Bleeding Edge Magazine: Chatting with LinuxApr 19, 1999, 11:28 (2 Talkback[s])
(Other stories by Jeff Alami)
By Jeff Alami
Online chat is one of the biggest wastes of time I've ever had the fortune to experience. You start up your chat client, you get a few people in a channel, and you sit around. An occasional joke followed by "LOL's" and "ROTFL's" is bound to happen. A remarkable trait of online chat is that you can never stay on the same topic for very long, especially not your intended topic. It's just like business meetings, except you could be in pajamas and no one would care.
How about chatting online with everyone's favourite OS? Linux offers a multitude of chat clients, including dozens of different chat clients to keep you going all day (and all night long), typing away to your heart's content. So, when you feel like procrastinating on your projects, find a chat client you like, and start wasting time right away!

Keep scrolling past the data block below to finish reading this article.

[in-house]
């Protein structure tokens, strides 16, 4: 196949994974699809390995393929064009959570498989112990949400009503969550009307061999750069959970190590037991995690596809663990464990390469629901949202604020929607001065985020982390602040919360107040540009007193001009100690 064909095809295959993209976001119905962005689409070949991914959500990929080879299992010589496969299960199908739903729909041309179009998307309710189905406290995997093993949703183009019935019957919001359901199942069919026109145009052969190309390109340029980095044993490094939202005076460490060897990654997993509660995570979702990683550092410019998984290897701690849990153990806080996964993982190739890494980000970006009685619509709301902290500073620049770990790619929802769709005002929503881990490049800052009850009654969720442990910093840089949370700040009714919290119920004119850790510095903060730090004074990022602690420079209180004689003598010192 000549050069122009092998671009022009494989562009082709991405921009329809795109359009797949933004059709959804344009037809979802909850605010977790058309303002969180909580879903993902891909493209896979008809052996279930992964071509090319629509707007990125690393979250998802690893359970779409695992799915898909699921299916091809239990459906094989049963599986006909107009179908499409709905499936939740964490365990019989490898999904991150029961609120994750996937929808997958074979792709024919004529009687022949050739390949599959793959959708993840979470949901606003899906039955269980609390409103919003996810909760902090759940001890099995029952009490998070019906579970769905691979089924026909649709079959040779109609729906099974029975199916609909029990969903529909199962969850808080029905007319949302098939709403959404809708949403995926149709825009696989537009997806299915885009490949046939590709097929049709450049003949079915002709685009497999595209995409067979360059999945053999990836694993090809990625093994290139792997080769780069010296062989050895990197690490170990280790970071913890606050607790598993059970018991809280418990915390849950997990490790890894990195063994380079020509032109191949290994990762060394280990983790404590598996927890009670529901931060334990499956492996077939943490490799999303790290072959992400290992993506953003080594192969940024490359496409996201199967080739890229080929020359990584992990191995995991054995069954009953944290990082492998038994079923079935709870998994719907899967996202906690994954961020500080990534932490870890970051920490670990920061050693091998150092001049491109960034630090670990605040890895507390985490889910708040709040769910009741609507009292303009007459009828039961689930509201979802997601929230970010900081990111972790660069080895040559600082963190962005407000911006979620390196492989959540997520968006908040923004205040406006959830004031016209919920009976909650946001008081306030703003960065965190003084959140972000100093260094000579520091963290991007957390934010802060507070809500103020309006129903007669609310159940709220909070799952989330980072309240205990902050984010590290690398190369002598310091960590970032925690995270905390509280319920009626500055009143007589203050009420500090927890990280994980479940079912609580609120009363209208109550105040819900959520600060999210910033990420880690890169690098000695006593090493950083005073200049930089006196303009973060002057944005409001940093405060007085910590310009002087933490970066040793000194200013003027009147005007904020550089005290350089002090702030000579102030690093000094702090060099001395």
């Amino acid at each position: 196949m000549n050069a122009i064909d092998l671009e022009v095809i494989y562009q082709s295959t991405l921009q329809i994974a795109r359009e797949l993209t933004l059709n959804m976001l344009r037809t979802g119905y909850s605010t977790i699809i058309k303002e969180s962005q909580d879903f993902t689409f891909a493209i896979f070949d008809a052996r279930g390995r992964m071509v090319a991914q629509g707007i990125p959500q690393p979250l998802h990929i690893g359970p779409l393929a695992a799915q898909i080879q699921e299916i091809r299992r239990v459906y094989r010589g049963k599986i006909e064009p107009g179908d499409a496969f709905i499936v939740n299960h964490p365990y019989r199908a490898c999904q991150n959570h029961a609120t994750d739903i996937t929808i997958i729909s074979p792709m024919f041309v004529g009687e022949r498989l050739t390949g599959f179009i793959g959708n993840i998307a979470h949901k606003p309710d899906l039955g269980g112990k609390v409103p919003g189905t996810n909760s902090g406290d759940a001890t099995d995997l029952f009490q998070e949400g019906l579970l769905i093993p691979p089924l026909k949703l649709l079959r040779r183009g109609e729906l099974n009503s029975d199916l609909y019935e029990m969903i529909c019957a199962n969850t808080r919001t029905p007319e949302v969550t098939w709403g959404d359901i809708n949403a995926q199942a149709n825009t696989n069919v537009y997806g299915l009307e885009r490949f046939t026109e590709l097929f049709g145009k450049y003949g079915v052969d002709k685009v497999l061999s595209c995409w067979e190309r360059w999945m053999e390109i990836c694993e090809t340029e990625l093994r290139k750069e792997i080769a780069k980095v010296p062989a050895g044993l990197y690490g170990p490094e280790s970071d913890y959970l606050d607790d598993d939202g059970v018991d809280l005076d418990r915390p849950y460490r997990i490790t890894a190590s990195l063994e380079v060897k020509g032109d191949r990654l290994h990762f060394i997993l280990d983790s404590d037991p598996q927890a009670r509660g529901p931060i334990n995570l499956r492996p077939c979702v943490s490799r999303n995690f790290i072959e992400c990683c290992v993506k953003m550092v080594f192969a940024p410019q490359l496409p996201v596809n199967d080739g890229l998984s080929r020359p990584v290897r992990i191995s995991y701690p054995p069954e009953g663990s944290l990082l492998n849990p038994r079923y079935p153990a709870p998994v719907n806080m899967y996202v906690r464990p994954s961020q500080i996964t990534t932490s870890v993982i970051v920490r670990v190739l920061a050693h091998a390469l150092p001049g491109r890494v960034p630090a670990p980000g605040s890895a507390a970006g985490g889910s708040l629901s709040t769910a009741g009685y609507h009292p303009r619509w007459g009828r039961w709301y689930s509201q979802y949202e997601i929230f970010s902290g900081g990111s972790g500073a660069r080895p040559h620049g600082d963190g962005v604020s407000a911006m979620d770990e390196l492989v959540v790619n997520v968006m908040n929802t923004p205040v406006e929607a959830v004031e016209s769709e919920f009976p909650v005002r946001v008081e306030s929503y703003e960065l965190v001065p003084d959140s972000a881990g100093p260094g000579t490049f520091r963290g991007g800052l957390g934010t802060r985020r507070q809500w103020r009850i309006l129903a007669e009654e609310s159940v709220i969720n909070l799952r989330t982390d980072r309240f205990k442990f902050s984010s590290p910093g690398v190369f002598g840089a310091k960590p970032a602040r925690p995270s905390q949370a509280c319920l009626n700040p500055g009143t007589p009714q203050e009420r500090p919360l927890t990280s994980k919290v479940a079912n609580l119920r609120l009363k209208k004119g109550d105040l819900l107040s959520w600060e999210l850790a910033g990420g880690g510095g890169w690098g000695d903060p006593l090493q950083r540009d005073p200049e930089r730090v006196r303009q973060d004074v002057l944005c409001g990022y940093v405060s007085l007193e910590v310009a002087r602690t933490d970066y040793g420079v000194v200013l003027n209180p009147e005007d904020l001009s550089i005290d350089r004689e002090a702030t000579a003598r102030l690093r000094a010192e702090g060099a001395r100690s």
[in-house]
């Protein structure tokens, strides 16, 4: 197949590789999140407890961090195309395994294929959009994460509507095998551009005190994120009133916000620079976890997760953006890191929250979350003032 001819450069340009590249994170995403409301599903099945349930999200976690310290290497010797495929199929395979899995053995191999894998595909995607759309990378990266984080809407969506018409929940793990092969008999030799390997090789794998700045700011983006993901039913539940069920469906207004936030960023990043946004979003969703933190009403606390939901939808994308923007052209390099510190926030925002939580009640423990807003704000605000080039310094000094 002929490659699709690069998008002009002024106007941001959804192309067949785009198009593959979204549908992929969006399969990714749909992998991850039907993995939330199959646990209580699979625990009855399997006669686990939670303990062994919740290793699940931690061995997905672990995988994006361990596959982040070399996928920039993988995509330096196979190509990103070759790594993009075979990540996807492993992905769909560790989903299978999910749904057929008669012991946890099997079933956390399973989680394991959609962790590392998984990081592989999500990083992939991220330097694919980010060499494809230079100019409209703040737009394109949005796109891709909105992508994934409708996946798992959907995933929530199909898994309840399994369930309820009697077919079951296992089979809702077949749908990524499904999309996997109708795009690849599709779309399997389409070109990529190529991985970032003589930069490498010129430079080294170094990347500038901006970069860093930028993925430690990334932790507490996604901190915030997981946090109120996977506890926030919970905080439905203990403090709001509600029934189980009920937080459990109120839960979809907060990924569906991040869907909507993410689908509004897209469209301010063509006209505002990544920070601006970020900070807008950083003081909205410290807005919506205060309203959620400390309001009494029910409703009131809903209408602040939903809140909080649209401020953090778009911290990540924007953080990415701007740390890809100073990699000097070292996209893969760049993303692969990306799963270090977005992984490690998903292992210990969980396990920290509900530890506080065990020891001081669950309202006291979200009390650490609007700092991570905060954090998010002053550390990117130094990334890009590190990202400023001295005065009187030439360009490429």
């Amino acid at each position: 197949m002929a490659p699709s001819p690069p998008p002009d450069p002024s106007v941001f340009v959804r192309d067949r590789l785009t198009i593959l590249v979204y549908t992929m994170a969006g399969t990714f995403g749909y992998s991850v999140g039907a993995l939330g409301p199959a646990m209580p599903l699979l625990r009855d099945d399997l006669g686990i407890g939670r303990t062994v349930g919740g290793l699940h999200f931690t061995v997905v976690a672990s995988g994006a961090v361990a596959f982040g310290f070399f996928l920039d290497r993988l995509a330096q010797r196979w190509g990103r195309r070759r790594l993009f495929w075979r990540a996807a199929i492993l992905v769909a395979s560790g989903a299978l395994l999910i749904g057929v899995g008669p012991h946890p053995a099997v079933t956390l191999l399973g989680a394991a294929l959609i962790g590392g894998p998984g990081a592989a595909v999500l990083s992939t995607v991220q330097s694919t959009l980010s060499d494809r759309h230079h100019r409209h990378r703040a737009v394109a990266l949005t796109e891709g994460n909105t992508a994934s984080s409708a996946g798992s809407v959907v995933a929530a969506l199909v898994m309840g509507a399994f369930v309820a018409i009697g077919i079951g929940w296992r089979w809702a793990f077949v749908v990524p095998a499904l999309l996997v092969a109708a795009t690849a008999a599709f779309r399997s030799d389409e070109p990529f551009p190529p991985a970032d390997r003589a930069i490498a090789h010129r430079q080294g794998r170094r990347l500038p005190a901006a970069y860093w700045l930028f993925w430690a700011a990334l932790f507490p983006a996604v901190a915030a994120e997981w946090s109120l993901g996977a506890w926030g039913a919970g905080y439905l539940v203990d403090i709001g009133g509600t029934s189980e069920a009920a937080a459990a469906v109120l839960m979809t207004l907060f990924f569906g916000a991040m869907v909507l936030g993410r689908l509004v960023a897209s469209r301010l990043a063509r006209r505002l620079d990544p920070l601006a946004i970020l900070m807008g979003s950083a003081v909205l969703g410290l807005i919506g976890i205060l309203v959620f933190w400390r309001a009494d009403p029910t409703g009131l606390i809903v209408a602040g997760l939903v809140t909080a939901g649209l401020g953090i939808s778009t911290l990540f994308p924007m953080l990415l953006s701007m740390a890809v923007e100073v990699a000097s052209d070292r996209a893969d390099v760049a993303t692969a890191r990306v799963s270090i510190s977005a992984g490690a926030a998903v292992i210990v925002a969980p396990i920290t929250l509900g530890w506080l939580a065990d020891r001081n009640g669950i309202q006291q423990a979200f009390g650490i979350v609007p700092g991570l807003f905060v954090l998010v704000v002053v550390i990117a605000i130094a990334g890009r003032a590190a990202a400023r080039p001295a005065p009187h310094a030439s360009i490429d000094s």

Internet Relay Chat (or IRC for short) is one the most popular ways to chat on the Internet. Using a protocol separate from what's used for the World Wide Web (all under TCP/IP, of course), the IRC protocol is particularly suited for chatting. IRC-specific clients were developed, the most popular being mIRC for the Windows platform.
On Linux, one of the first IRC clients was ircII. ircII is a console client that was followed by another console client known as BitchX. Since then, a proliferation of X11-based graphical IRC clients have appeared; some of these new IRC clients are integrated with desktop environments such as GNOME or KDE.
These new IRC clients include Bezerk, an IRC client written with the Gtk+ toolkit; cIRCus, one of the first graphical IRC clients; Irrsi, a Gtk+-based IRC client that can use the GNOME panel; tkirc, a graphical front-end to ircII using Tcl/Tk and Expect; X-Chat, a powerful IRC client that is well integrated with GNOME; yagIRC, which stands for "yet another GTK+ IRC client"; and Zircon a Tcl/Tk IRC client.
Once you got your IRC client of choice, there are a few places you'd want to check out. First, there's the Open Projects network; you can connect to irc.openprojects.net or irc.linpeople.org, and join the various Linux and Open Source channels. Additionally, the EFnet and Undernet networks have a #linux channel where many Linux people hang out. Also, SlashNET (at irc.slashdot.org) is a place where fellow Slashdotter can rant about current events and stories.